Small Hacks for Farmers to Instill More Eco-Friendly Practices Farmers Have The Power To Heal the Planet

Finding a way to provide the world with food in a sustainable, environmentally friendly manner is everyone’s goal.

Now, more than ever, it’s important to find ways to provide the world with food while protecting the environment. Technology has improved our lives and made it easier to survive, but it has also had a negative impact on the planet’s natural systems. Herbicides and pesticides that increase crop yields also get into the soil, water system and our bodies, causing damage to our health and our habitat.

Hacks for Farmers. Credit: USDA NRCS photo by Ron Nichols, FlickrCC
NRCS Soil Conservationist Garrett Duyck (left), and David Brewer examine a soil sample on the Emerson Dell farm near The Dalles, Oregon.

People want and expect their food and the world to be a healthier place. To accomplish this, we must undo the damage we’ve done and plan for a sustainable future.

As a farmer, there’s no doubt that you already do some things on your land to be eco-friendly and sustainable, but there are still a few hacks you can instill to be even more successful.

  1. Maintain Soil Health

To have healthy, abundant crops, it’s important to plant them in soil that has the nutrients they need to grow. If you don’t rotate crops and only plant the same crop year after year on the same plot of land, no doubt you are depleting the soil of significant nutrients. You are also contributing to land degradation, which has a detrimental impact on the environment.

Ways to maintain soil health and replenish soil nutrients include using organic compost, which can be tilled into the soil, and rotating crops. Different plants require different nutrients, so rotating crops will keep certain nutrients in the soil that the crop doesn’t need, allowing the nutrients to replenish over time.

  1. Try Sustainable Pest Management

Traditionally in agriculture, when it comes to ridding crops of insects or weeds, pesticides and herbicides are used. In some cases, they are used improperly, which impacts the environment and, in turn, humanity. Adopting a sustainable integrated pest management (IPM) plan will reduce the amount of chemicals used on crops so that the world and humans can be healthier.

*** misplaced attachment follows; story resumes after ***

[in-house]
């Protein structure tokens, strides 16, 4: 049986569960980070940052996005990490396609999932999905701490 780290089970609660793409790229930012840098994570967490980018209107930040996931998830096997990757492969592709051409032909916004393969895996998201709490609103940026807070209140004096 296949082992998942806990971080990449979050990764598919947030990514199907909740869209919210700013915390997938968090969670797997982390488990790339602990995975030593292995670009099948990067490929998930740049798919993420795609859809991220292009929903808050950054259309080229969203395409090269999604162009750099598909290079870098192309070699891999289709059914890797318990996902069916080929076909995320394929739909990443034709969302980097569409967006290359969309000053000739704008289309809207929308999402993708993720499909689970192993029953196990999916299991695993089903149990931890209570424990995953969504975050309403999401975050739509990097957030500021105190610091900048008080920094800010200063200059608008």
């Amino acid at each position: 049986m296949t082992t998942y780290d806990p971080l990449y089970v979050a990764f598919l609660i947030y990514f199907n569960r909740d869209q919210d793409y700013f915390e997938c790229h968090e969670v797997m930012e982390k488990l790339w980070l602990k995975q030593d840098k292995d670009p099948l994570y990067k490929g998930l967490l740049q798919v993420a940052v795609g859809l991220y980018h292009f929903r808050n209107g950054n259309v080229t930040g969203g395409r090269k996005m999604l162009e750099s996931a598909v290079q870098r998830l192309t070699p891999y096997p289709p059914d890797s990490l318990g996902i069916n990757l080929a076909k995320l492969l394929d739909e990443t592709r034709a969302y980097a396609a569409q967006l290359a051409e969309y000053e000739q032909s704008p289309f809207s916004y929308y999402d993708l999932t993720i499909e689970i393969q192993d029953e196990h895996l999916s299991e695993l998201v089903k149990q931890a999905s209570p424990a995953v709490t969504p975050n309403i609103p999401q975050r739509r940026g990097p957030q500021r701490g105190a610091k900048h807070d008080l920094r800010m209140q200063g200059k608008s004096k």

Implementing an IPM doesn’t have to be difficult, but it does involve some work. To begin, you’ll need to determine what kinds of pests you have, what is an acceptable level or threshold of these pests in your field (because, unfortunately, you can’t get rid of them all), and what you can do to control the pests if they exceed the threshold levels.

The types of crops you grow will determine what kinds of pests you will attract. Through inspections, monitoring and reporting, you’ll be able to decide the best ways to maintain and control pest levels using as little chemicals as possible.

  1. Consider Biodiversity

Soil health isn’t the only issue you can have if you only grow one crop year after year. You can also run into different pest problems from doing this. Planting different plants in the same field (intercropping) or close to one another will allow the crops to share nitrogen more effectively, reducing the amount of fertilizer and other chemicals needed to rid the fields of pests.

There are also other benefits to intercropping too, including better yields, which leads to better income, and less crop damage, among others. This practice is also sustainable and improves the health of the soil and the environment.

  1. Use Water Wisely

It’s no secret that crops need water to grow, but there’s only a finite amount of water on this planet that can actually be used by humans and crops. To ensure that this valuable resource isn’t squandered, we have to be smart with its use. As a farmer, some things you can do to make water more sustainable is to collect it during the rainy season and use it when the weather gets hot and dry.

After the water has been collected, it needs to be stored for later use. This often can be done using cisterns, tanks or silos. Depending on how much you’re willing to spend, you can buy an incredibly fancy system or one that is more budget friendly. In either case, collecting water is an eco-friendly practice to have on your farm.

The need for food will only increase in the future as the human population grows. To ensure that crops are fruitful but the planet and environment aren’t being destroyed, it’s important to find sustainable and eco-friendly ways to farm. Little changes can go a long way, and they’re worth exploring to save the world.